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Re: Cut/Paste from one document to another

From: Arnaud Le Hors <lehors@w3.org>
Date: Wed, 01 Sep 1999 20:32:14 +0200
Message-ID: <37CD712E.1E69F446@w3.org>
To: John Bradley <john.bradley@kcl.ac.uk>
CC: www-dom@w3.org
John Bradley wrote:
> I, too, had been planning to use the DOM as the basis for software
> development that was based on XML, but not in a browser-context.  I
> have also been disappointed to see that a number of XML "things",
> including (of interest to my application) efficient linking between
> elements connected by means of IDs and IDref attributes, do not seem
> to be anywhere under discussion.

Actually, we've discussed this many times and we really want to address
this in DOM Level 3. The problem for now is that doing this requires
knowing an attribute is an ID. This information being part of the DTD,
it is not currently addressed by the DOM. Once, we've done the DTD
representation, this should no longer be a problem.

> I can, of course, extend the
> definition myself to meet my needs, but this seems such a pity, for
> the reason Stephen Savitzky notes above.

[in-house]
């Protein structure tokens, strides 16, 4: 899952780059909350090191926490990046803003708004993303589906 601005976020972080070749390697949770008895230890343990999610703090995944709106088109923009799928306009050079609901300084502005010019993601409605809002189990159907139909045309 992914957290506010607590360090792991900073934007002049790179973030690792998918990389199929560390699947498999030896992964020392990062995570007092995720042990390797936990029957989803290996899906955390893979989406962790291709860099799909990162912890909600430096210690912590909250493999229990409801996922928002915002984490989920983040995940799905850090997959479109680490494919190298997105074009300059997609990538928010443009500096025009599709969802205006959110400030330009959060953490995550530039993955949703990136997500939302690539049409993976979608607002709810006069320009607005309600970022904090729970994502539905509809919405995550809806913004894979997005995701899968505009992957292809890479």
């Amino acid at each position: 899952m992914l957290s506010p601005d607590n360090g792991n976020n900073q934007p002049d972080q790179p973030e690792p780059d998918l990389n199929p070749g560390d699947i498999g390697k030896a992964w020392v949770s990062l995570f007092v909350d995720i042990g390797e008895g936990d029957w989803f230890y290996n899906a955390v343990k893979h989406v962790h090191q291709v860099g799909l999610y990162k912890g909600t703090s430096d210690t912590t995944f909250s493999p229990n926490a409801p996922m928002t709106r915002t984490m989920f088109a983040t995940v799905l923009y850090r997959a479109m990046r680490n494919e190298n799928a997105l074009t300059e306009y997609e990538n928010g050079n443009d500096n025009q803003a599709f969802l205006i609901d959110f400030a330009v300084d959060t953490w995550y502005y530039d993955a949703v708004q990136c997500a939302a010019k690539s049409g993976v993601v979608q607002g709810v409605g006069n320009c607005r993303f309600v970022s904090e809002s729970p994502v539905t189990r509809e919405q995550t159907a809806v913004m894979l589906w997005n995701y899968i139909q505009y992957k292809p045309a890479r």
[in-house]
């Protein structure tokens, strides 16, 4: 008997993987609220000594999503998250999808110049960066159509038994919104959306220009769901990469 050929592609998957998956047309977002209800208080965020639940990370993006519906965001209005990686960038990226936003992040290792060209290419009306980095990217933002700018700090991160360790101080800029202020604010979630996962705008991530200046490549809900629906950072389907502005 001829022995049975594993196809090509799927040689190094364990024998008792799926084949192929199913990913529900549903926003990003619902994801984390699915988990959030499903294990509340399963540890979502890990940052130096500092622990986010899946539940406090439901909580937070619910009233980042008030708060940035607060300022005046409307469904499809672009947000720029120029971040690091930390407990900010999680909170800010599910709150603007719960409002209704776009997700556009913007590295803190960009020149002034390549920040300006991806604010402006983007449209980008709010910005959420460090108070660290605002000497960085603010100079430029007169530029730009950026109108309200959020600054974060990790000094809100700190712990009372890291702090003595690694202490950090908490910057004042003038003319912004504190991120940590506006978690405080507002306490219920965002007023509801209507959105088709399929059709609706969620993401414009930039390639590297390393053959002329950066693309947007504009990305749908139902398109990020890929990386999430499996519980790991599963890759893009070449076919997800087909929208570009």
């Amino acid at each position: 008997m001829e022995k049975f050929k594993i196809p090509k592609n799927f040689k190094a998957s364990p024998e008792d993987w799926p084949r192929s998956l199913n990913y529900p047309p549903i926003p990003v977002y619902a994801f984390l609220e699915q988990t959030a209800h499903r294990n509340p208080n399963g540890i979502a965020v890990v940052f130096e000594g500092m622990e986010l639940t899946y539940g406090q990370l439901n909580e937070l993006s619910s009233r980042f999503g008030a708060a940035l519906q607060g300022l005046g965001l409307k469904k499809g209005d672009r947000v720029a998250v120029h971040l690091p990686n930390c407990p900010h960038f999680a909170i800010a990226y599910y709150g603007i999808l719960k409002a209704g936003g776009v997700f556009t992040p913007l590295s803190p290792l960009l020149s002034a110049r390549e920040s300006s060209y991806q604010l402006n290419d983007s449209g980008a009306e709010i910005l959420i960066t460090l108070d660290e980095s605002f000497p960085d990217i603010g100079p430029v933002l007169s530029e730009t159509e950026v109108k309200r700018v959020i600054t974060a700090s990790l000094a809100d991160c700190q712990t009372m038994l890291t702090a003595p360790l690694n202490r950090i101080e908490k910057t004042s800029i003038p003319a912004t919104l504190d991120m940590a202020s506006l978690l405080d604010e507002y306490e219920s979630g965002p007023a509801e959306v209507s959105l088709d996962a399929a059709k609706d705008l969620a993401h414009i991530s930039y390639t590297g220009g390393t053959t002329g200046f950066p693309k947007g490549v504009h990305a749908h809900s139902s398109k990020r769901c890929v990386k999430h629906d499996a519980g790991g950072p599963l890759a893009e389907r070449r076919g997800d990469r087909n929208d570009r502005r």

I agree it's too bad, but that's all we have to offer for now. We simply
can't address everything at the same time and we have to prioritize

> I confess that I know nothing about "how things are done here" (!).

Well, to make it short:

The W3C is a consortium that gathers more than 350 member companies.
Anyone of them can propose a new activity, on agreement a charter is
written and typically a Working Group is created, with representatives
from interested member companies, and tasked to achieve whatever the
charter sets as the goals. The most common result is a specification
that goes through various steps, including releases both to the
membership and the public. Once the Working Group is happy with, the
spec goes through a final review from the membership, based on which the
Director decides to make it a Recommendation.

So nothing happens just like that and everybody gets a chance to have a
say. Even you!

> Nonetheless, I'd be interested in knowing where, and how, decisions
> are made about what specific parts of the XML spec are recognized in
> the DOM.

The situation should quickly improve on that front since the W3C should
soon have a recommendation called "XML Information Set" that defines it.
See http://www.w3.org/TR/xml-infoset
Even though for historical reasons it comes after the DOM Level 1, the
DOM is based on this.
Received on Wednesday, 1 September 1999 14:32:17 UTC

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